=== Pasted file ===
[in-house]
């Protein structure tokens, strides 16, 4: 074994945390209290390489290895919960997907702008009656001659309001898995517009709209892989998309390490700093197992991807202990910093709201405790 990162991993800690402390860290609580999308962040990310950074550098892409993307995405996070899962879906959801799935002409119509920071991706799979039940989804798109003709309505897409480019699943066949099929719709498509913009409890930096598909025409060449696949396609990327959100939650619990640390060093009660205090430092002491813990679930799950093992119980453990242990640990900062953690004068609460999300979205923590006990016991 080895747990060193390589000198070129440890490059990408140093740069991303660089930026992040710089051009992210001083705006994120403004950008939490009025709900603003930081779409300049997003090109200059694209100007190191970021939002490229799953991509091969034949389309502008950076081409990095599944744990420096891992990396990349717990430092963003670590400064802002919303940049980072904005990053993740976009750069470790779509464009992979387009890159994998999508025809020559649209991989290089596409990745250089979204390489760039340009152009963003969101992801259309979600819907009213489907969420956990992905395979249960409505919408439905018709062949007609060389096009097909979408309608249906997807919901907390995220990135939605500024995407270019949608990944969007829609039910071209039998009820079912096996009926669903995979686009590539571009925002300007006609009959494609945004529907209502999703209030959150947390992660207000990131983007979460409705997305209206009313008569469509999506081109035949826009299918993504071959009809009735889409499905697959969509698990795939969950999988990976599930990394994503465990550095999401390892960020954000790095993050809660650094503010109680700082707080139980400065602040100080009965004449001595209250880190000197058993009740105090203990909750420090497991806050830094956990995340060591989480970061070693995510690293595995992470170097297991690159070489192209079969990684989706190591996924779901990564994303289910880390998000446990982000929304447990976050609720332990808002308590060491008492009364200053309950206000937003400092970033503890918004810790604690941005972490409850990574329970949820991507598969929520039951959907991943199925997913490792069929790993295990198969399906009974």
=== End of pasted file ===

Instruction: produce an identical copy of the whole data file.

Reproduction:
[in-house]
């Protein structure tokens, strides 16, 4: 074994945390209290390489290895919960997907702008009656001659309001898995517009709209892989998309390490700093197992991807202990910093709201405790 990162991993800690402390860290609580999308962040990310950074550098892409993307995405996070899962879906959801799935002409119509920071991706799979039940989804798109003709309505897409480019699943066949099929719709498509913009409890930096598909025409060449696949396609990327959100939650619990640390060093009660205090430092002491813990679930799950093992119980453990242990640990900062953690004068609460999300979205923590006990016991 080895747990060193390589000198070129440890490059990408140093740069991303660089930026992040710089051009992210001083705006994120403004950008939490009025709900603003930081779409300049997003090109200059694209100007190191970021939002490229799953991509091969034949389309502008950076081409990095599944744990420096891992990396990349717990430092963003670590400064802002919303940049980072904005990053993740976009750069470790779509464009992979387009890159994998999508025809020559649209991989290089596409990745250089979204390489760039340009152009963003969101992801259309979600819907009213489907969420956990992905395979249960409505919408439905018709062949007609060389096009097909979408309608249906997807919901907390995220990135939605500024995407270019949608990944969007829609039910071209039998009820079912096996009926669903995979686009590539571009925002300007006609009959494609945004529907209502999703209030959150947390992660207000990131983007979460409705997305209206009313008569469509999506081109035949826009299918993504071959009809009735889409499905697959969509698990795939969950999988990976599930990394994503465990550095999401390892960020954000790095993050809660650094503010109680700082707080139980400065602040100080009965004449001595209250880190000197058993009740105090203990909750420090497991806050830094956990995340060591989480970061070693995510690293595995992470170097297991690159070489192209079969990684989706190591996924779901990564994303289910880390998000446990982000929304447990976050609720332990808002308590060491008492009364200053309950206000937003400092970033503890918004810790604690941005972490409850990574329970949820991507598969929520039951959907991943199925997913490792069929790993295990198969399906009974």